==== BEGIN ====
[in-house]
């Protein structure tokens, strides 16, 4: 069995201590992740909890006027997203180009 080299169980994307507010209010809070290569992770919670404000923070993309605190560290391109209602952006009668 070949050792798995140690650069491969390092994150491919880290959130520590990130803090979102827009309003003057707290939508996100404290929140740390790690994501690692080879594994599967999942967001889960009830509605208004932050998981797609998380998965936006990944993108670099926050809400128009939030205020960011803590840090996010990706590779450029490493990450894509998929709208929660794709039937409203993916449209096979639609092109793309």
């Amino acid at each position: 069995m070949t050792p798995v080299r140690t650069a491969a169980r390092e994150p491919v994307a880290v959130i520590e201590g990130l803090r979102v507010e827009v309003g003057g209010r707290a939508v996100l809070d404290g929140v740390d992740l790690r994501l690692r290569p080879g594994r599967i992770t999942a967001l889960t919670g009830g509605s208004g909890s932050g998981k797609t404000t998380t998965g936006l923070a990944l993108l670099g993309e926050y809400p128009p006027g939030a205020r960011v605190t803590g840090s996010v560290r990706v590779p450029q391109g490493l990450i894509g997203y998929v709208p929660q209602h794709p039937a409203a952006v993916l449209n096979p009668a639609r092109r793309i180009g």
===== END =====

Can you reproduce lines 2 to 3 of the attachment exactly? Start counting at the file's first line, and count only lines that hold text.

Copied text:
């Protein structure tokens, strides 16, 4: 069995201590992740909890006027997203180009 080299169980994307507010209010809070290569992770919670404000923070993309605190560290391109209602952006009668 070949050792798995140690650069491969390092994150491919880290959130520590990130803090979102827009309003003057707290939508996100404290929140740390790690994501690692080879594994599967999942967001889960009830509605208004932050998981797609998380998965936006990944993108670099926050809400128009939030205020960011803590840090996010990706590779450029490493990450894509998929709208929660794709039937409203993916449209096979639609092109793309």
């Amino acid at each position: 069995m070949t050792p798995v080299r140690t650069a491969a169980r390092e994150p491919v994307a880290v959130i520590e201590g990130l803090r979102v507010e827009v309003g003057g209010r707290a939508v996100l809070d404290g929140v740390d992740l790690r994501l690692r290569p080879g594994r599967i992770t999942a967001l889960t919670g009830g509605s208004g909890s932050g998981k797609t404000t998380t998965g936006l923070a990944l993108l670099g993309e926050y809400p128009p006027g939030a205020r960011v605190t803590g840090s996010v560290r990706v590779p450029q391109g490493l990450i894509g997203y998929v709208p929660q209602h794709p039937a409203a952006v993916l449209n096979p009668a639609r092109r793309i180009g």